Like I said, I earned every nickel.

Once we had the content set, I had to get contracts written, mail them out, get my contributors to sign and return them (this was all via snail mail), and make sure they got paid.

This part was the definition of "herding cats."

Bear in mind, I had forty contributors.

I re-sent one particular contract a total of six times before the contributor to whom it was addressed received it. One guy up and moved (I later found it was to Australia) without leaving a forwarding address. He got accepted, but his check came back stamped "Return to Sender."

All in all, it was exhausting.

Great experience, though. Glad I went through it. Met some great people with whom I am still friends all these years later.

That said, I wouldn't EVER do it again.

West Coast Crime Wave was a lot more fun to do (and not just because I didn't have to manage contracts or payments this go-round). I got to pick at least half of the contributors. By the time we published this one (2011), I had established myself enough in the crime fiction community that I knew several authors whom I both liked and respected, and immediately set about pestering them about contributing to WCCW.

Funny thing about dealing with pros (and I'm not just talking about the established writers who contributed, here, there were several emerging voices who had never published anything before WCCW.): they are usually gonna respect a deadline.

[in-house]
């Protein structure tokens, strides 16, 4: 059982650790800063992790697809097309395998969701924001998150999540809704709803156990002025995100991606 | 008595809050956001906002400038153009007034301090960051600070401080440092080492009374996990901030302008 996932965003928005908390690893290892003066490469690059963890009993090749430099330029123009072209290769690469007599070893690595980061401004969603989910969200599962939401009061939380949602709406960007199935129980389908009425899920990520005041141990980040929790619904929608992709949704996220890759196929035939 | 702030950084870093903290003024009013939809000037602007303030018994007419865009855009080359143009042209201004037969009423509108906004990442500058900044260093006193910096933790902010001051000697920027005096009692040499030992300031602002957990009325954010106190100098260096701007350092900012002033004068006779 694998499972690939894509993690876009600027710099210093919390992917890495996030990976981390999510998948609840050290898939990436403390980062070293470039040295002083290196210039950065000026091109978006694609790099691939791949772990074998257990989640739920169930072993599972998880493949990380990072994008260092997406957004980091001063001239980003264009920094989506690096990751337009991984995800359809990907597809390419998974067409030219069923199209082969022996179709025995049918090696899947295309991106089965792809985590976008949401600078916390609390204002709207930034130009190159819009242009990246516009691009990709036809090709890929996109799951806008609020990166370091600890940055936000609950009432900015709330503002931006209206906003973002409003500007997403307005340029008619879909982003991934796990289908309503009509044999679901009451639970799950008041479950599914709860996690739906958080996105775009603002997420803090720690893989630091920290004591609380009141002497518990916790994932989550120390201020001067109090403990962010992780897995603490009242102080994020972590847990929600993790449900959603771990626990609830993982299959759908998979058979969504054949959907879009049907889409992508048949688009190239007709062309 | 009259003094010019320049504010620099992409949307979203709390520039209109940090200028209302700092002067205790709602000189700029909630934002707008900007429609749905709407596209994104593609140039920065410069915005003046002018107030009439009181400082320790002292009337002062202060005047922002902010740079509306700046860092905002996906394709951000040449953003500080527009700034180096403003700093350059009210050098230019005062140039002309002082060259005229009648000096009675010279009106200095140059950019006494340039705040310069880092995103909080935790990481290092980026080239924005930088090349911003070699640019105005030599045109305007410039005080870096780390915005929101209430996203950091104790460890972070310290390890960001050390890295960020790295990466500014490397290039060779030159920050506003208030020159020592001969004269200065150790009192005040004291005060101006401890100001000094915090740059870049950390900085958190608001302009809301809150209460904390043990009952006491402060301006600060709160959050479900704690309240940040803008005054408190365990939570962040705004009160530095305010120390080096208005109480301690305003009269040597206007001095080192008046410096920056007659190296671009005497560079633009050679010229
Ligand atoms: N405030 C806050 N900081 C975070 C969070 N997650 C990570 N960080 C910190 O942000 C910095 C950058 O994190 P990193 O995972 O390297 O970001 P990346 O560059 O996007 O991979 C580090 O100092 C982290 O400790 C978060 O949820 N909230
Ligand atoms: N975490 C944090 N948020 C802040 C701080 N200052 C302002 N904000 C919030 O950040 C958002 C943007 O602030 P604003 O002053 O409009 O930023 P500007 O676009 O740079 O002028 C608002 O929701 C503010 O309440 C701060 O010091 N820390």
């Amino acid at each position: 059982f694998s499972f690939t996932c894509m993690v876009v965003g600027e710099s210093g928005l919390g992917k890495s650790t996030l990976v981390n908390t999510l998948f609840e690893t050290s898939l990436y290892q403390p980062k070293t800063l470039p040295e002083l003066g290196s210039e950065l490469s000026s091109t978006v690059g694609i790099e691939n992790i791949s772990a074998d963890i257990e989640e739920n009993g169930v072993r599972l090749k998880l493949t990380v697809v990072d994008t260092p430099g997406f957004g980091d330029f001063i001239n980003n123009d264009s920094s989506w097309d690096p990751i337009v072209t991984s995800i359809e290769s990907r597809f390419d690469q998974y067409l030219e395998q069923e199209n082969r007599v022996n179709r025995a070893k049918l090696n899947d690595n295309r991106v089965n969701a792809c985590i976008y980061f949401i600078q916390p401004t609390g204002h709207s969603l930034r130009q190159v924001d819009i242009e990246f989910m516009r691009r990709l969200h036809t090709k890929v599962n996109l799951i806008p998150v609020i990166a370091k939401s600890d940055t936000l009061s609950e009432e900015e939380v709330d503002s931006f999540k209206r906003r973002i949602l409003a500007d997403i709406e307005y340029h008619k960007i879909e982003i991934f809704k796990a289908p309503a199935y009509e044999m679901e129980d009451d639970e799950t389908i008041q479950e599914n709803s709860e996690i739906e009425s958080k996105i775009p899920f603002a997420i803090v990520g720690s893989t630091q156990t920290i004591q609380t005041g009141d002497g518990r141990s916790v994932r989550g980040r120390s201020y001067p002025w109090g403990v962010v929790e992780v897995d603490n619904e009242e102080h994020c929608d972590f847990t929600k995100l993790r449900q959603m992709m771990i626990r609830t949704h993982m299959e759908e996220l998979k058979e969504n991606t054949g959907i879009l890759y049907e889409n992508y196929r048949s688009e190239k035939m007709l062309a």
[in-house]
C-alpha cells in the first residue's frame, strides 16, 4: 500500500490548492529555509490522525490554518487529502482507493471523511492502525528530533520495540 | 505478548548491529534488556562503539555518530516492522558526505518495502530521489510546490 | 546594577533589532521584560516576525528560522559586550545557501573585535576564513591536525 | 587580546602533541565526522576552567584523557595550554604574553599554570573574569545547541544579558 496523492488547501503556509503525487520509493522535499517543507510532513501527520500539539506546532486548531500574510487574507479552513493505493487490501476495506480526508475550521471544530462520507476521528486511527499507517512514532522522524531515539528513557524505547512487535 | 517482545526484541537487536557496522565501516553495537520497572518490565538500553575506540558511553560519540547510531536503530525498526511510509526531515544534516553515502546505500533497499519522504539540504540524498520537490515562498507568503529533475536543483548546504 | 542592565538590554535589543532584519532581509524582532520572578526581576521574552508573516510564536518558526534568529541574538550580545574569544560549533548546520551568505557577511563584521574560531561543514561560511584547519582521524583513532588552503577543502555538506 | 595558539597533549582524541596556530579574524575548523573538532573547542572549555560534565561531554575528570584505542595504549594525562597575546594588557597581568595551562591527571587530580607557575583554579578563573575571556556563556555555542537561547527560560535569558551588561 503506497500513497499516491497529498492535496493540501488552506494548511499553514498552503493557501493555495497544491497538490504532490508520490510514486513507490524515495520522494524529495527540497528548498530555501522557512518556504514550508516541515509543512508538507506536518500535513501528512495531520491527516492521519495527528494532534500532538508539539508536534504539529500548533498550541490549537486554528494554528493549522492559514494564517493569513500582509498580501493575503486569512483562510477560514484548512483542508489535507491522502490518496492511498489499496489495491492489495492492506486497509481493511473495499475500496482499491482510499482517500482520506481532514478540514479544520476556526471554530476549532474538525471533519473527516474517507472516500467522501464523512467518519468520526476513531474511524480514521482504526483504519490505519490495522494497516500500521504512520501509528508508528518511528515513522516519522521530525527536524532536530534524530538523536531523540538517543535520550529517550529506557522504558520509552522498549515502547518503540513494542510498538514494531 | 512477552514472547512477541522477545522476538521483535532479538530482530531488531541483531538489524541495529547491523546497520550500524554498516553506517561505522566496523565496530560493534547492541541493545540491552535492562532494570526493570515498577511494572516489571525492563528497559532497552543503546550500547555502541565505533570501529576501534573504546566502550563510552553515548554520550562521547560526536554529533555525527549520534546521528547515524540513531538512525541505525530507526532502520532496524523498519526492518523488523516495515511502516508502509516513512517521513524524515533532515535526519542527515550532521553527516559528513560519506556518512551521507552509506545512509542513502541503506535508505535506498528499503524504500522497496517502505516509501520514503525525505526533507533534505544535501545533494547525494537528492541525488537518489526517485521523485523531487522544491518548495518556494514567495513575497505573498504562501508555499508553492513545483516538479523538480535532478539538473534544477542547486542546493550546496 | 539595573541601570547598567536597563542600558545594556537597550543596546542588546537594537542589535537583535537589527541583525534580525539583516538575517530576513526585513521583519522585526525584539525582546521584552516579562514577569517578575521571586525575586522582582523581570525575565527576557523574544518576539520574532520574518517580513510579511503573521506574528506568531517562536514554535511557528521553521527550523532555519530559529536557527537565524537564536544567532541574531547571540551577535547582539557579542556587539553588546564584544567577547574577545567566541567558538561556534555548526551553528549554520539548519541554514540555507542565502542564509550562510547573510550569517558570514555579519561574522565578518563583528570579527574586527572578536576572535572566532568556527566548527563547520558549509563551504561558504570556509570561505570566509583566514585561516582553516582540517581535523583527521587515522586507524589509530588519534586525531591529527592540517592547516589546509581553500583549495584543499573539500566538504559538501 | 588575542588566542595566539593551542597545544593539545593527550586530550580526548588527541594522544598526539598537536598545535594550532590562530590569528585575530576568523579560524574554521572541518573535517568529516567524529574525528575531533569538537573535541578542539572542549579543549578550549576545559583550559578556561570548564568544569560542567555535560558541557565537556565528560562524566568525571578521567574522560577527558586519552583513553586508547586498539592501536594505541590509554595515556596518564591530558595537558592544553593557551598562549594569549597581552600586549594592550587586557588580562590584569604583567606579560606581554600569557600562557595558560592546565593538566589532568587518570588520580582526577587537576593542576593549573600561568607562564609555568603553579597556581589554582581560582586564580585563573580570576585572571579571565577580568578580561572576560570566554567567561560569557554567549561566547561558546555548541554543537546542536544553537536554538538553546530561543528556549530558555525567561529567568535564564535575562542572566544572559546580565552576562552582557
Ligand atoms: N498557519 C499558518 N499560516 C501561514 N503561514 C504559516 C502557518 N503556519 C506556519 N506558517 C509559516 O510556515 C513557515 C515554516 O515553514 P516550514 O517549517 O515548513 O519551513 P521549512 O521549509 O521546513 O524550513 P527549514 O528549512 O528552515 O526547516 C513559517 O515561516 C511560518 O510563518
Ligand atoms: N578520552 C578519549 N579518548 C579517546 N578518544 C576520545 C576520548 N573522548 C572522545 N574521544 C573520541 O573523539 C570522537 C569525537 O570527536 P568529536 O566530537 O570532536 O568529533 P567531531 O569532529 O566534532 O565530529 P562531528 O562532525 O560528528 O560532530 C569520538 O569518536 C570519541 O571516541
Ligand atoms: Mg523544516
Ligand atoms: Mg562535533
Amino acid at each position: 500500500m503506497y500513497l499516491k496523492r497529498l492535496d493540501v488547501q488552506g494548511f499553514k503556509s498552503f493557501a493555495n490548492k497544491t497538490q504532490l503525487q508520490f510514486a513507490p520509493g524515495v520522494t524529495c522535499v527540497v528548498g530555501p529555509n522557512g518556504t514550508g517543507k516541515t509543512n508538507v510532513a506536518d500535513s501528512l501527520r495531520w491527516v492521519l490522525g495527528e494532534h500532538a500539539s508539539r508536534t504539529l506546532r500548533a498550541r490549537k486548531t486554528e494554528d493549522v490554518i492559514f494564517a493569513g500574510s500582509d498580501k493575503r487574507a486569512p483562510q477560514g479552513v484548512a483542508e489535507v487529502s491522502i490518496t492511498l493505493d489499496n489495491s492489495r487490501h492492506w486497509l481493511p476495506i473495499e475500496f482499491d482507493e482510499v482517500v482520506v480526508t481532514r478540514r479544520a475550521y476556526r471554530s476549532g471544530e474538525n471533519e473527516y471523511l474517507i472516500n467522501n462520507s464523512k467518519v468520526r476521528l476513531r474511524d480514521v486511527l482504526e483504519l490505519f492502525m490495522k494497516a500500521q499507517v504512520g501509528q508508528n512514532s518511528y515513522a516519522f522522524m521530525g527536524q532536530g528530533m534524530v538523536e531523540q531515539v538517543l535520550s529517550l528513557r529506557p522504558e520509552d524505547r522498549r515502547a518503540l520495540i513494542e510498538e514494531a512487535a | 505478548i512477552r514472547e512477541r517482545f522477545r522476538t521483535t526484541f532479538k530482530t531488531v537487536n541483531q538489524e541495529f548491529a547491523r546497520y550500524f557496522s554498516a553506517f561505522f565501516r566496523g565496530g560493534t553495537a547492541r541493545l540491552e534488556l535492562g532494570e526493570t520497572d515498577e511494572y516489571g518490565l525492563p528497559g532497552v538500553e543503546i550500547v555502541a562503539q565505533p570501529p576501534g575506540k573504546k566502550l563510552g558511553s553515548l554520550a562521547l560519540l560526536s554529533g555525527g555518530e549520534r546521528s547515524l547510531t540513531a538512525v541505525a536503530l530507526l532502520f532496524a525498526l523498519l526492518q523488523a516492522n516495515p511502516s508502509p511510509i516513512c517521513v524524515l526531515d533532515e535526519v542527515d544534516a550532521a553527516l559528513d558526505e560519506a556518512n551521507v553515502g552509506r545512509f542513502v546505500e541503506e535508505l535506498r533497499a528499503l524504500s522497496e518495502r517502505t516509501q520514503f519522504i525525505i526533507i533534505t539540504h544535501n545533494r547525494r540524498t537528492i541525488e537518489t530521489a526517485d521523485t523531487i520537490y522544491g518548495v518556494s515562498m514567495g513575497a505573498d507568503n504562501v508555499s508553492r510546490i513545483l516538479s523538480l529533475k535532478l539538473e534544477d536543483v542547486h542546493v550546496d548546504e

And show up.

Now granted, there was still a fair amount of editing and rewriting involved this time around. I just didn't have to chase people down or coerce them to go at it a seventh or eighth or ninth time. We just committed, and kept at it until we got it right. My publisher this go around wasn't a big east coast press, but a friend who was taking a run at starting up his own press (hey, it was 2011!). And just by virtue of being one person as opposed to a whole bureaucracy, he was way easier to deal with!

And this current bite at the apple?

This one so far has been a complete groove.

Why?

I got all pros for this one. My due date for story submission was July 1. I had to chase a couple of the contributors down, but we're all on the same page and I've got a time-table moving forward (thanks in part to my uber-organized wife, who helped with setting up the time-table and realistically distributing the work that's going to be required going forward. Thanks Honey!).

And I guess you could say that I've learned from previous experience what to do and what not to. Where to spend energy and where not to waste.

Best of all I'm working with a group of great people (most of them friends: some others who likely will be once we've finished this process together), and the "work" I'm doing for this project is getting to work on some of the best short stories I've ever read.

Now that kind of day at the office I will take all week long.

See you in two weeks!

3 comments:

Eve Fisher said...

Congratulations, and looking forward to reading the anthology!

R.T. Lawton said...

I took a look at the words to several of Steely Dan's songs, so it will be interesting to see how the authors adapt their stories to some of the songs.

Jeff Baker said...

Editing? You're a braver (and more patient!) man than I am!